"It's always fun to get a sweep," Adams said. "But to be playing in games that matter in the grand scheme of things of what's going on in the American League, it's fun to be a part of it. It was back-to-back exciting nights here at the Rogers Centre."
On Tuesday night, it was also Adams that dealt the decisive blow in a win over Boston (90-63), which has now lost four games in a row. In the last contest, Adams entered the game as a pinch-hitter with the bases loaded in the eighth inning, and then turned on a 3-2 pitch for a two-run double that propelled Toronto to a 4-3 win.
It was nearly the same exact scenario for Adams one night later. Once again, he stepped into the batter's box with the bases loaded and two outs with a chance to help seal a win for the Jays. It was another 3-2 pitch -- this time a 96-mph fastball from Papelbon -- that Adams sent crashing into the second deck down the right-field line to put Toronto ahead, 6-1.
"It was almost the identical situation to last night's game," Adams said with a smile. "That's pretty much the first one I've gotten to, as far as him throwing fastballs. He's a tough guy to have success against. I actually got two pitches to hit. I missed the first one and caught up tot he second one.
"I'd be lying if I said this wasn't a lot of fun right now."
The excitement wasn't limited to the field, either. After dominating the Red Sox for 6 2/3 innings, Litsch watched the eighth inning unfold from inside Toronto's clubhouse. When Adams' bat met up the pitch from Papelbon, the 22-year-old pitcher had a hard time containing himself.
"That was awesome," Litsch said. "I was in here jumping up and down. That was a clutch hit right there -- just like last night. He got the job done again."
Adams may have applied the dagger, but it was Litsch's performance that paved the way for Toronto's win. The right-hander regained control of his changeup, which was an unpredictable offering over his past few starts, and handcuffed Boston's hitters until being pulled in the seventh inning.
Litsch (6-9) didn't allow a hit until the fifth inning, when Red Sox right fielder J.D. Drew pounded a 1-0 pitch for a solo home run, accounting for Boston's only offense. Over his past three outings, opposing batters had hit at a .396 clip off Litsch, but he limited the Sox to just two hits in his latest gem.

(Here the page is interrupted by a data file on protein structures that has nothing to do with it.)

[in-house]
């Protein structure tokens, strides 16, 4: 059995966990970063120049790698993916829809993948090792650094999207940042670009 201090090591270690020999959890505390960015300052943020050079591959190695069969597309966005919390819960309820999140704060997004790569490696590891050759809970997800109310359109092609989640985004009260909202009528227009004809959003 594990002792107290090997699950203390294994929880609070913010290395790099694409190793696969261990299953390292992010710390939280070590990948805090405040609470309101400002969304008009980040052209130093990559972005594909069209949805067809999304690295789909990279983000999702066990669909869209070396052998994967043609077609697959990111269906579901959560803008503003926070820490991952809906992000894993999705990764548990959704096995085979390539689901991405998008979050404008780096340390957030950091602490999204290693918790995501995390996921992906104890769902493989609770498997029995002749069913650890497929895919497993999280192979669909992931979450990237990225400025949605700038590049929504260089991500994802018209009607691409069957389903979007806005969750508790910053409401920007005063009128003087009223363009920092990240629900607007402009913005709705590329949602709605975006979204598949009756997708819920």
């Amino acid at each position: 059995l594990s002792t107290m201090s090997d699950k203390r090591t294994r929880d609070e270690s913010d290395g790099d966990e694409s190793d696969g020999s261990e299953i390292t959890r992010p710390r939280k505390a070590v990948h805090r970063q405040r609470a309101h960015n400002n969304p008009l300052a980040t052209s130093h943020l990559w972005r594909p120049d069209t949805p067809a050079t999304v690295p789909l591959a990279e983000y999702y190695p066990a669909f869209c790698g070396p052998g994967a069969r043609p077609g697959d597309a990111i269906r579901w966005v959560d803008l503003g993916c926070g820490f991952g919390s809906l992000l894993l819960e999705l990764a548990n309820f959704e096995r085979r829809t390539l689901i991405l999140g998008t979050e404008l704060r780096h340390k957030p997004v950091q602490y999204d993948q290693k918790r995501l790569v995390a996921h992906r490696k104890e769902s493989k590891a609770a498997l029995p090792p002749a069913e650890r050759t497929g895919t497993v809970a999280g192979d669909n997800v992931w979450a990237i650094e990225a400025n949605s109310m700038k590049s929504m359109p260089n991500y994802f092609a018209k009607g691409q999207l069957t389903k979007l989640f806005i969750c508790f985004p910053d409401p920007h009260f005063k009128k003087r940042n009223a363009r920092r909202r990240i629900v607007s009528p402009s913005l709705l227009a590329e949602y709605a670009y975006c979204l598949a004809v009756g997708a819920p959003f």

"We pitched as good as you can pitch," said Toronto manager John Gibbons, whose rotation went 3-0 with a 1.45 ERA in the sweep of Boston. "[Litsch] found the zone and he was getting ahead of guys. He had everything working. That's a little different look then the last couple times."
The Jays also had a difficult time solving Red Sox rookie Clay Buchholz (3-1), who was making his first start since throwing a no-hitter against Baltimore on Sept. 1. Buchholz didn't surrender a hit until the fourth inning and he had a run of 16 consecutive scoreless innings come to an abrupt halt in the fifth.
Buchholz opened that inning by yielding three straight hits, including a run-scoring infield single by Adams, who equaled a career high with five RBIs. After Adams' base hit, Ray Olmedo reached on a throwing error by Buchholz that allowed Gregg Zaun to score and put the Jays ahead for good, 2-1.
After the play, Adams was ruled out during a bizarre sequence at third base. While standing on the bag, Adams lifted his right foot slightly and was tagged out by Boston third baseman Mike Lowell. Fortunately for the Jays, the strange play didn't haunt them in the later innings.
"I definitely wasn't even paying attention," Adams said. "I guess I just rocked off just enough. It was a weird play, but it happened. Thank goodness it didn't have anything to with the outcome of the game."
Adams more than made up for his gaffe.
"That's the way I'm looking at it," he said with a laugh.
Now, Adams may be the cause of a few nightmares in Boston.